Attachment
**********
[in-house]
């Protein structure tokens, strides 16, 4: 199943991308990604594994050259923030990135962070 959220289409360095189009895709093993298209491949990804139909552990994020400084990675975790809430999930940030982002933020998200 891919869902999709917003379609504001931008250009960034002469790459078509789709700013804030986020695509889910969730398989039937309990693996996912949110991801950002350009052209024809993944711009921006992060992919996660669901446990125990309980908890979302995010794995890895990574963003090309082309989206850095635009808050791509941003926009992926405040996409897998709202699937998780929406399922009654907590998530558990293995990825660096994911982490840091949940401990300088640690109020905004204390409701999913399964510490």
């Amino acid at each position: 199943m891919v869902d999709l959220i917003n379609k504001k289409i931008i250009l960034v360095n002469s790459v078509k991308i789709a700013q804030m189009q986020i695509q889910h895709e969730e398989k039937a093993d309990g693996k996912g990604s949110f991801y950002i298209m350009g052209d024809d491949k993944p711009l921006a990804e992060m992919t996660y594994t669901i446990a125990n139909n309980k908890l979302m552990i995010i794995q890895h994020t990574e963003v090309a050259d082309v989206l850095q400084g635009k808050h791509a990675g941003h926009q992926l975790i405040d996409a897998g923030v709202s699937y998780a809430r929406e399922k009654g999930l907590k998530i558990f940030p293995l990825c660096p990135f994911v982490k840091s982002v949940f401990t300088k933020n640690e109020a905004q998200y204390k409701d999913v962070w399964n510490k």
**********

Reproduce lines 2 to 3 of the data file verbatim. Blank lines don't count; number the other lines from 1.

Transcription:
């Protein structure tokens, strides 16, 4: 199943991308990604594994050259923030990135962070 959220289409360095189009895709093993298209491949990804139909552990994020400084990675975790809430999930940030982002933020998200 891919869902999709917003379609504001931008250009960034002469790459078509789709700013804030986020695509889910969730398989039937309990693996996912949110991801950002350009052209024809993944711009921006992060992919996660669901446990125990309980908890979302995010794995890895990574963003090309082309989206850095635009808050791509941003926009992926405040996409897998709202699937998780929406399922009654907590998530558990293995990825660096994911982490840091949940401990300088640690109020905004204390409701999913399964510490």
């Amino acid at each position: 199943m891919v869902d999709l959220i917003n379609k504001k289409i931008i250009l960034v360095n002469s790459v078509k991308i789709a700013q804030m189009q986020i695509q889910h895709e969730e398989k039937a093993d309990g693996k996912g990604s949110f991801y950002i298209m350009g052209d024809d491949k993944p711009l921006a990804e992060m992919t996660y594994t669901i446990a125990n139909n309980k908890l979302m552990i995010i794995q890895h994020t990574e963003v090309a050259d082309v989206l850095q400084g635009k808050h791509a990675g941003h926009q992926l975790i405040d996409a897998g923030v709202s699937y998780a809430r929406e399922k009654g999930l907590k998530i558990f940030p293995l990825c660096p990135f994911v982490k840091s982002v949940f401990t300088k933020n640690e109020a905004q998200y204390k409701d999913v962070w399964n510490k």